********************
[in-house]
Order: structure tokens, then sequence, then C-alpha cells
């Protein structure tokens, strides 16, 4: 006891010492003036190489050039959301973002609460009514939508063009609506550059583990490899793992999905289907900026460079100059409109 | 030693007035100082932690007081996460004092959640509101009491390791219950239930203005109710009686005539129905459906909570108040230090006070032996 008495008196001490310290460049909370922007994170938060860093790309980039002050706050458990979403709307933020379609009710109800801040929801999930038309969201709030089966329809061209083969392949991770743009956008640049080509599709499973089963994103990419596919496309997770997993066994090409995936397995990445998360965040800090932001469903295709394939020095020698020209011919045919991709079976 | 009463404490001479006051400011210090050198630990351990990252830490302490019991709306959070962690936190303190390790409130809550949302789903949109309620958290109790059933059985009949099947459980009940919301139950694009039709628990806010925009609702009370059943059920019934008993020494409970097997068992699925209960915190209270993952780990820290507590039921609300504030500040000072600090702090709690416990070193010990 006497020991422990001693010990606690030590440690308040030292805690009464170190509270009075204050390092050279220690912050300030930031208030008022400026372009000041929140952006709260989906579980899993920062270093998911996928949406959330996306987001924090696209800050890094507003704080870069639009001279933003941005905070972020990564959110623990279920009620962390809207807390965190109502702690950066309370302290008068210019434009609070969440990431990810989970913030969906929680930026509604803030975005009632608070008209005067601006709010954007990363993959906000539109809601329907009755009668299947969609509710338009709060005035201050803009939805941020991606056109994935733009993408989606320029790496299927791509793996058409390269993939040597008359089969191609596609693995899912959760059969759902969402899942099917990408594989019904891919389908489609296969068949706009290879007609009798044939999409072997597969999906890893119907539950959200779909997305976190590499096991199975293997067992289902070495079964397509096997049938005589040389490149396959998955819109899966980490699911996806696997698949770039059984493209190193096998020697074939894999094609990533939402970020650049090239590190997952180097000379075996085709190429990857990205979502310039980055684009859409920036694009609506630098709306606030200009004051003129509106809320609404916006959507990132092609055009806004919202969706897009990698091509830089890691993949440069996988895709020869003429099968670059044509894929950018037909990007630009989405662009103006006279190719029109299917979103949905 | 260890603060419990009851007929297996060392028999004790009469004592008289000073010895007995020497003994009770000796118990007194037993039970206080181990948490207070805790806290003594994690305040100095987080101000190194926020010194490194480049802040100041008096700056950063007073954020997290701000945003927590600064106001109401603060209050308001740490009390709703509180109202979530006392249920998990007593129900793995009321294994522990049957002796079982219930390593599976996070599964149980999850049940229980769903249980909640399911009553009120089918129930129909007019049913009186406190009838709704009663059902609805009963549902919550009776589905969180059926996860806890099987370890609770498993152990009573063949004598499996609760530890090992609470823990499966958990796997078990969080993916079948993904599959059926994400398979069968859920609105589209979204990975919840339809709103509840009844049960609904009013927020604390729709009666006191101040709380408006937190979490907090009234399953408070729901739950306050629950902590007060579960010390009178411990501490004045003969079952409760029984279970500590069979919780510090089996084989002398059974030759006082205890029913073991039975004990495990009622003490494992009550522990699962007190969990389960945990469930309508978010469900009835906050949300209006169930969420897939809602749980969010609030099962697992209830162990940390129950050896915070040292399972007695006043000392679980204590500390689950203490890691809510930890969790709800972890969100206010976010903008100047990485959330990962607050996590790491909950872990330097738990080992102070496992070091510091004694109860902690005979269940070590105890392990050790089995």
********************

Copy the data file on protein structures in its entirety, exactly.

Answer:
[in-house]
Order: structure tokens, then sequence, then C-alpha cells
């Protein structure tokens, strides 16, 4: 006891010492003036190489050039959301973002609460009514939508063009609506550059583990490899793992999905289907900026460079100059409109 | 030693007035100082932690007081996460004092959640509101009491390791219950239930203005109710009686005539129905459906909570108040230090006070032996 008495008196001490310290460049909370922007994170938060860093790309980039002050706050458990979403709307933020379609009710109800801040929801999930038309969201709030089966329809061209083969392949991770743009956008640049080509599709499973089963994103990419596919496309997770997993066994090409995936397995990445998360965040800090932001469903295709394939020095020698020209011919045919991709079976 | 009463404490001479006051400011210090050198630990351990990252830490302490019991709306959070962690936190303190390790409130809550949302789903949109309620958290109790059933059985009949099947459980009940919301139950694009039709628990806010925009609702009370059943059920019934008993020494409970097997068992699925209960915190209270993952780990820290507590039921609300504030500040000072600090702090709690416990070193010990 006497020991422990001693010990606690030590440690308040030292805690009464170190509270009075204050390092050279220690912050300030930031208030008022400026372009000041929140952006709260989906579980899993920062270093998911996928949406959330996306987001924090696209800050890094507003704080870069639009001279933003941005905070972020990564959110623990279920009620962390809207807390965190109502702690950066309370302290008068210019434009609070969440990431990810989970913030969906929680930026509604803030975005009632608070008209005067601006709010954007990363993959906000539109809601329907009755009668299947969609509710338009709060005035201050803009939805941020991606056109994935733009993408989606320029790496299927791509793996058409390269993939040597008359089969191609596609693995899912959760059969759902969402899942099917990408594989019904891919389908489609296969068949706009290879007609009798044939999409072997597969999906890893119907539950959200779909997305976190590499096991199975293997067992289902070495079964397509096997049938005589040389490149396959998955819109899966980490699911996806696997698949770039059984493209190193096998020697074939894999094609990533939402970020650049090239590190997952180097000379075996085709190429990857990205979502310039980055684009859409920036694009609506630098709306606030200009004051003129509106809320609404916006959507990132092609055009806004919202969706897009990698091509830089890691993949440069996988895709020869003429099968670059044509894929950018037909990007630009989405662009103006006279190719029109299917979103949905 | 260890603060419990009851007929297996060392028999004790009469004592008289000073010895007995020497003994009770000796118990007194037993039970206080181990948490207070805790806290003594994690305040100095987080101000190194926020010194490194480049802040100041008096700056950063007073954020997290701000945003927590600064106001109401603060209050308001740490009390709703509180109202979530006392249920998990007593129900793995009321294994522990049957002796079982219930390593599976996070599964149980999850049940229980769903249980909640399911009553009120089918129930129909007019049913009186406190009838709704009663059902609805009963549902919550009776589905969180059926996860806890099987370890609770498993152990009573063949004598499996609760530890090992609470823990499966958990796997078990969080993916079948993904599959059926994400398979069968859920609105589209979204990975919840339809709103509840009844049960609904009013927020604390729709009666006191101040709380408006937190979490907090009234399953408070729901739950306050629950902590007060579960010390009178411990501490004045003969079952409760029984279970500590069979919780510090089996084989002398059974030759006082205890029913073991039975004990495990009622003490494992009550522990699962007190969990389960945990469930309508978010469900009835906050949300209006169930969420897939809602749980969010609030099962697992209830162990940390129950050896915070040292399972007695006043000392679980204590500390689950203490890691809510930890969790709800972890969100206010976010903008100047990485959330990962607050996590790491909950872990330097738990080992102070496992070091510091004694109860902690005979269940070590105890392990050790089995």